“Disparities in cardiac rehabilitation participation have been well-documented; however, it is alarming to see the magnitude of the disparities that persist,” said Joshua H. Garfein, M.P.H., co-lead study author and a medical student at the University of Pittsburgh. “We were surprised to find that the racial or ethnic disparities did not decrease at higher income levels, which means we need to do more research to identify the barriers.”
New initiatives are urgently needed to optimize the secondary prevention benefits of cardiac rehabilitation and promote equitable cardiovascular outcomes, researchers said.
“Clinicians should promote cardiac rehabilitation for all eligible patients after a major cardiac event or diagnosis and be aware of the factors that may make it more challenging for some people to participate,” said senior study author Jared W. Magnani, M.D., M.Sc., an associate professor of cardiology at the University of Pittsburgh’s Center for Research on Health Care.
“Future studies should evaluate how other social variables—such as the ability to understand health information, the number of people in a household or employment status—may contribute to disparities in cardiac rehabilitation participation,” Magnani said. “In addition, addressing these disparities will require continued research into new initiatives that may help to increase participation in cardiac rehabilitation programs. Several options include automatic referral, virtual delivery options, development of rehabilitation facilities in underserved or rural areas, community-based cardiac rehabilitation, evening programs and home-based programs.”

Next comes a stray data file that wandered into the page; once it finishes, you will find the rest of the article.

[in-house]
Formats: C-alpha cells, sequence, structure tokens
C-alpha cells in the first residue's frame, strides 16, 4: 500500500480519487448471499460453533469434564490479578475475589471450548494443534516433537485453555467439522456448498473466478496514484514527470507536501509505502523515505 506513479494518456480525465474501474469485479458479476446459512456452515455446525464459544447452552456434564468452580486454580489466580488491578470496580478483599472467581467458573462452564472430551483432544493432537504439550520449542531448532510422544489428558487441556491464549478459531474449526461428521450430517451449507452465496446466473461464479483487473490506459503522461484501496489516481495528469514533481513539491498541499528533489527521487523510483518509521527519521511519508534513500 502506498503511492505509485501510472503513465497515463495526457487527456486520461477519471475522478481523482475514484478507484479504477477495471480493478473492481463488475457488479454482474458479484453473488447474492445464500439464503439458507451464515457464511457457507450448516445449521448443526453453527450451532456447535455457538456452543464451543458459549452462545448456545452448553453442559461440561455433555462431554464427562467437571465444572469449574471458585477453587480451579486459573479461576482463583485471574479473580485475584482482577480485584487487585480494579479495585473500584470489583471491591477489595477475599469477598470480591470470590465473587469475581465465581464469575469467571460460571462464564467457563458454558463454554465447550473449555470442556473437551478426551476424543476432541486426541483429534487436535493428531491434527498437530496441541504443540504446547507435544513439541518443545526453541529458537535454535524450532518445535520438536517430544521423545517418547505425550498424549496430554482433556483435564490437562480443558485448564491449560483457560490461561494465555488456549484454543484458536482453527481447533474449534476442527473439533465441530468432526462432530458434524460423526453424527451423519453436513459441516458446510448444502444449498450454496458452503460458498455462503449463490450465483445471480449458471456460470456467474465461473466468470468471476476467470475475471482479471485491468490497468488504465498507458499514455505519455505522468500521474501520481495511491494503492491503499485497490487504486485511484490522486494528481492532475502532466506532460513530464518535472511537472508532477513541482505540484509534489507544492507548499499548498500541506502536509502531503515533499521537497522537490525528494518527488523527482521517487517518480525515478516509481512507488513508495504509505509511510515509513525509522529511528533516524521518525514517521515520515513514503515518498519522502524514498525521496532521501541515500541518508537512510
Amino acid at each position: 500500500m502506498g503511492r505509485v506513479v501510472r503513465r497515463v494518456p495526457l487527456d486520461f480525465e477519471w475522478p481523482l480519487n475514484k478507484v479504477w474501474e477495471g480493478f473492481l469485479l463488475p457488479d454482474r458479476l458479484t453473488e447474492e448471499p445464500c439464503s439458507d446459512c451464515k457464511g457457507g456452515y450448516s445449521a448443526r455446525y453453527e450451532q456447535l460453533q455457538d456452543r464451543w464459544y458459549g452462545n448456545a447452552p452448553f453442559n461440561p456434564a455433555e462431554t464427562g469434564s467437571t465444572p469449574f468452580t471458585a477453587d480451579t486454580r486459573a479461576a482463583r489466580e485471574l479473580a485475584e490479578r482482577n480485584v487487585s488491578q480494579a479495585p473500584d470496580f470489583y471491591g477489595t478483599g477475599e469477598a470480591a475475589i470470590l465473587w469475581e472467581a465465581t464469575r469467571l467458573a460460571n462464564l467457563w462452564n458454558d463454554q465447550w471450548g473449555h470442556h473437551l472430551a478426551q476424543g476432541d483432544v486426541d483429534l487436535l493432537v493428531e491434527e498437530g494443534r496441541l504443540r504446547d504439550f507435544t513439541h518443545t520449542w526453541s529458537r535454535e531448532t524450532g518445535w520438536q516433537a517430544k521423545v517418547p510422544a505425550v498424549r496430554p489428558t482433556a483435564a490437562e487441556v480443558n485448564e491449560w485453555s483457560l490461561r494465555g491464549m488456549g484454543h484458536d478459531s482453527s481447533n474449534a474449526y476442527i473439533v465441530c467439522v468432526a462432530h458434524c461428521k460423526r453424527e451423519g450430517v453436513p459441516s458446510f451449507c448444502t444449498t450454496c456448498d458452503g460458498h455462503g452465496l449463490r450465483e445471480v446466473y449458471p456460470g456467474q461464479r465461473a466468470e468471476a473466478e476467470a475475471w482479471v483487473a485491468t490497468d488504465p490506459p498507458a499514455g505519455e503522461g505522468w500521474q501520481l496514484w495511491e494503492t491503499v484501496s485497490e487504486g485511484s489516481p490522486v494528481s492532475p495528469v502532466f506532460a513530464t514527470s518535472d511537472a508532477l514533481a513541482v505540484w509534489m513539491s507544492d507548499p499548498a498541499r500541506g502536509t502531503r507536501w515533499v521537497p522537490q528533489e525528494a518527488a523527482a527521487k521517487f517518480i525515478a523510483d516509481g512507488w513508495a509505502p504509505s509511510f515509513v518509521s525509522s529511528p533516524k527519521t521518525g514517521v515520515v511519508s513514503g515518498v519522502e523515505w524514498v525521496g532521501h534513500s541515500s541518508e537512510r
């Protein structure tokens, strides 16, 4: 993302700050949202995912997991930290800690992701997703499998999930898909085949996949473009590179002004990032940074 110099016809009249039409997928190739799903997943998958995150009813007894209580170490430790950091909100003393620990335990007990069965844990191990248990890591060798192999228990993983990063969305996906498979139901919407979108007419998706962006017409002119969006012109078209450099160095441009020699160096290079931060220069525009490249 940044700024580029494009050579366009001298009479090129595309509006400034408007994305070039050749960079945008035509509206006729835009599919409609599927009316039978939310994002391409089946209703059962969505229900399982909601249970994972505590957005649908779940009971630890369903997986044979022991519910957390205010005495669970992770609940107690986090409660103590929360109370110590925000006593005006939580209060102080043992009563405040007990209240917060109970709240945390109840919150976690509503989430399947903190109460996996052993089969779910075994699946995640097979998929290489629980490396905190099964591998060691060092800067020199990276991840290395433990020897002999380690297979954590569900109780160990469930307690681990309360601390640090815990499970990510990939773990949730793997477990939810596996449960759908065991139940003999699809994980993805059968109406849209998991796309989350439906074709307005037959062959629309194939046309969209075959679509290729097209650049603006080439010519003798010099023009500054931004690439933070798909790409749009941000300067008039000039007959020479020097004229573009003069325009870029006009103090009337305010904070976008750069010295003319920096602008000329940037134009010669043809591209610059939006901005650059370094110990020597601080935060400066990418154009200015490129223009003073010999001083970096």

The study had several limitations. Race or ethnicity was detailed in the health insurance claims data, and income and education levels were determined by ZIP code and geographic indicators. Additionally, the insurance data examined is for reimbursement purposes, therefore, diagnostic information may have been incomplete. Participants with less than 90 days of insurance enrollment were omitted from the analysis, as well as individuals with missing information, therefore, selection bias may have occurred. The researchers also note that the study only included insured individuals, therefore, the results may underestimate the correlation between low income and cardiac rehabilitation participation.
The American Heart Association supports congressional legislation such as the bipartisan “Increasing Access to Quality Cardiac Rehabilitation Care Act”‘ that would expand cardiac rehabilitation resources.
“Studies show that participation in cardiac rehabilitation and prompt initiation of cardiac rehabilitation after hospitalization improve patient outcomes,” said Randal J. Thomas, M.D., a past chair of the American Heart Association’s Council on Clinical Cardiology and a professor of medicine in the Mayo Clinic Alix School of Medicine who works with the Mayo Clinic Cardiac Rehabilitation Program in Rochester, Minnesota. “The proposed legislation would be one more tool available to improve referral to and participation in cardiac rehabilitation services by accelerating the timetable for enabling physician assistants, nurse practitioners and clinical nurse specialists to order and supervise cardiac rehabilitation.”
Other co-authors are co-lead author Emily N. Guhl, M.D., M.S.; Gretchen Swabe, M.S.; Akira Sekikawa, M.D., Ph.D.; Emma Barinas-Mitchell, Ph.D.; and Daniel E. Forman, M.D. Authors’ disclosures are listed in the manuscript.